There’s little doubt that the overwhelming majority of the UK electorate is heartily sick of the subject of Brexit which has been dominating the thoughts and schemes of our political establishment – like no other issue – ever since the morning of 24th June 2016 (date upon which most of us woke up to learn the result of EU Referendum).
I know I am.
Yesterday I happened to catch a ten minute passage of BBC2’s Politics Live – the Corporation’s not-very-different reboot of its previous ‘interviews & comments from Westminster’ Daily Politics show hosted by either Andrew Neil and Jo Coburn – in which, upon a panel of five hosted by Neil, arch Tory right-winger Jacob Rees-Mogg, once famously described as ‘the MP for the 18th Century’, and the noxious Alastair Campbell, former press man and cheerleader for Tony Blair and later Gordon Brown (he of the famous Iraq War ‘dodgy dossier’ and greatly-discredited attack upon the BBC over its investigation into David Kelly’s death) during the Labour Government years sat uncomfortably side by side.
I was a long-time fan of Daily Politics and its Sunday equivalent (with a typical BBC touch of creativity called Sunday Politics) because they shone a window upon the incestuous shallowness of our political class and the academics, lobbyists and policy wonks who love to pontificate upon what is going on in the country. I just know I’m going to be similarly keen upon their new incarnations for the same reason.
In many respects the Corporation, without intending to, is doing a great service to the nation by the simple expedient of letting the lunatics condemn themselves out of their own mouths.
Here I shall leave my Rust readers to reflect upon the observation that the new versions, which inadvertently go a stage further – if one was actually needed – to alienate the British public from the political class by ensuring that every day PC/diversity is incongruously added to the mix via the expedient of including more women and more ethnic varieties on their panels than previously was the case.
My point is that when the UK electorate is systematically being taken for a bunch of fools – is it mushrooms (cue the tired ‘joke’ about being kept in the dark and regularly covering in excrement)? – there’s nothing more enjoyable (sorry, I should have written ‘edifying’) than beholding those lording it over us digging their own collective grave by simply being themselves. Talk about an absence of self-awareness – these daily BBC shows devoted to letting the public see the political class as they really are constitute some of the most subversive programmes ever broadcast.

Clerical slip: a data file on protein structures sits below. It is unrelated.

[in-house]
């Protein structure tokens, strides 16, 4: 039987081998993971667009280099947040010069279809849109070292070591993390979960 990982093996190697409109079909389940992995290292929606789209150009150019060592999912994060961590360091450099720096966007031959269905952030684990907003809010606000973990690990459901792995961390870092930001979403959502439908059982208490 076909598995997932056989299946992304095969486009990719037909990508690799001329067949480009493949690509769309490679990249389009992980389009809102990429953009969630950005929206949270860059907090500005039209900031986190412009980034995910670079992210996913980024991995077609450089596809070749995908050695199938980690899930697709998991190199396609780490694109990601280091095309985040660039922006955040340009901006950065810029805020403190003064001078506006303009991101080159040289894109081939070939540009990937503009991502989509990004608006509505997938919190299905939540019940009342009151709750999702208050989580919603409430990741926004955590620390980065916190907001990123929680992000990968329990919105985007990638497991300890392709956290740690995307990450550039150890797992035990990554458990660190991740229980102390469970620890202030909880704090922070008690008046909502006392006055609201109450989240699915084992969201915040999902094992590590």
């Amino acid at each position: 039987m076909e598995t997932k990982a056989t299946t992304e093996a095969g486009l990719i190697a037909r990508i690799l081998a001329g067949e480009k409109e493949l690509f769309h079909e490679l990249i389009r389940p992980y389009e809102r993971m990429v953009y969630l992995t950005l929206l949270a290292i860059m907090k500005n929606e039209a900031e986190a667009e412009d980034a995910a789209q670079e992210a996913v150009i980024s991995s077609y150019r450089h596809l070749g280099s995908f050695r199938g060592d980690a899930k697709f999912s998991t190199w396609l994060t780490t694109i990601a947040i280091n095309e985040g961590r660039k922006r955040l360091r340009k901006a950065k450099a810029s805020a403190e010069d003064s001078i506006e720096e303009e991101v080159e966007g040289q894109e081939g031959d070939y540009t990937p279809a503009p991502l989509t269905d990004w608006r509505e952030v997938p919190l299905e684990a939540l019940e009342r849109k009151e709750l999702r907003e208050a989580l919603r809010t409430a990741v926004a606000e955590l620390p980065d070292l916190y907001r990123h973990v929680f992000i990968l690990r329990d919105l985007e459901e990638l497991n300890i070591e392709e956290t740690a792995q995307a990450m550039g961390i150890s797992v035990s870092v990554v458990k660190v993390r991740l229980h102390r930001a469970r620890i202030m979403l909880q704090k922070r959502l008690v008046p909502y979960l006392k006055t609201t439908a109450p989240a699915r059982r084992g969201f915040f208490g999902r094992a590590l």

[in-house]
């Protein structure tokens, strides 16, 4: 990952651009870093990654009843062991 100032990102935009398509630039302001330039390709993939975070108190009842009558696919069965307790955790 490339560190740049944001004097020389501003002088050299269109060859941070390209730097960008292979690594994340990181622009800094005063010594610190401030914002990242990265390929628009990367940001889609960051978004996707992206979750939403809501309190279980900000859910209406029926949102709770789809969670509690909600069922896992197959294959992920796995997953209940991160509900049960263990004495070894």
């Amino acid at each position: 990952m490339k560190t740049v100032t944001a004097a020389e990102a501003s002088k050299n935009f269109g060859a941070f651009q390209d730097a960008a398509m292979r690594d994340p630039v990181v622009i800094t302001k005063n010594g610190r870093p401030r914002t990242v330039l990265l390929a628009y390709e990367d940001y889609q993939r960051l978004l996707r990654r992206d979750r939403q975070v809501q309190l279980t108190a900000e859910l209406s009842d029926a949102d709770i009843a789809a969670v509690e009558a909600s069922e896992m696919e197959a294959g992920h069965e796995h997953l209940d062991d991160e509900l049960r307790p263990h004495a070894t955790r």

And should be treasured for it.
Here I do not propose to intrude upon the Tory Party and Mrs May’s grief by seeking to analyse the gory entrails of what went on but instead simply wish to highlight once again the fundamental flaw with the EU project.
It has practically zero to do with taking forward the desires or best interests of the populations of the 28 (or can we now say 27?) countries involved – and practically everything to do with the exercise of power by a cosy elite club comprised of the political establishments of the aforementioned nations, happily (via the EU’s structures and protocols) unfettered by any real accountability or audit despite its lip-service nod to supposed democracy.
I call in evidence a piece on the summit by Jason Groves, political editor, as appears today upon the website of the – DAILY MAIL
Yet again the inconvenience (to all political classes) of having to secure legitimacy for the next few years by being sadly required to consult the electorate is starkly exposed. The EU has a inglorious history of responding to an adverse election or referendum by waiting a while for the dust to settle and then asking any country which has had the temerity to return the ‘wrong’ result to go away, have another vote … presumably theoretically again and again … until it eventually comes back with the ‘right’ one.
There’s nothing more likely to get the UK’s electorate’s back up and reinforce it general cynicism and revulsion at the EU’s inefficiencies and iniquities than having its politicians (irrespective of their political hue or Party) lectured and/or insulted by a jumped up little squirt with a Napoleon complex and a rather French-chic blonde wife old enough to be his mother.
This, of course, is another key inconvenient truth for our generally Remain-leaning Westminster political classes.
As they gingerly try to edge towards finding the right strategy & tactics to thwart our EU Referendum result, e.g. by trying to get across how bad for us to leave behind the warm cosy benefits of being a nation member of the EU for a world of supposed crass uncertainty and outer darkness, along comes yet another arrogant EU luminary who spoils the plan by exhibiting just the sort of condescending attitude that reminds people (with bells on) of not only everything they’ve ever hated about the EU monster but also the unanswerable fact that when you’re a member of it you have little to no ability to affect the way the project is going or – on a day to day basis – what the hell it is doing.
[Like having a UK referendum to decide whether we want to eject Scotland from the Union, for example …]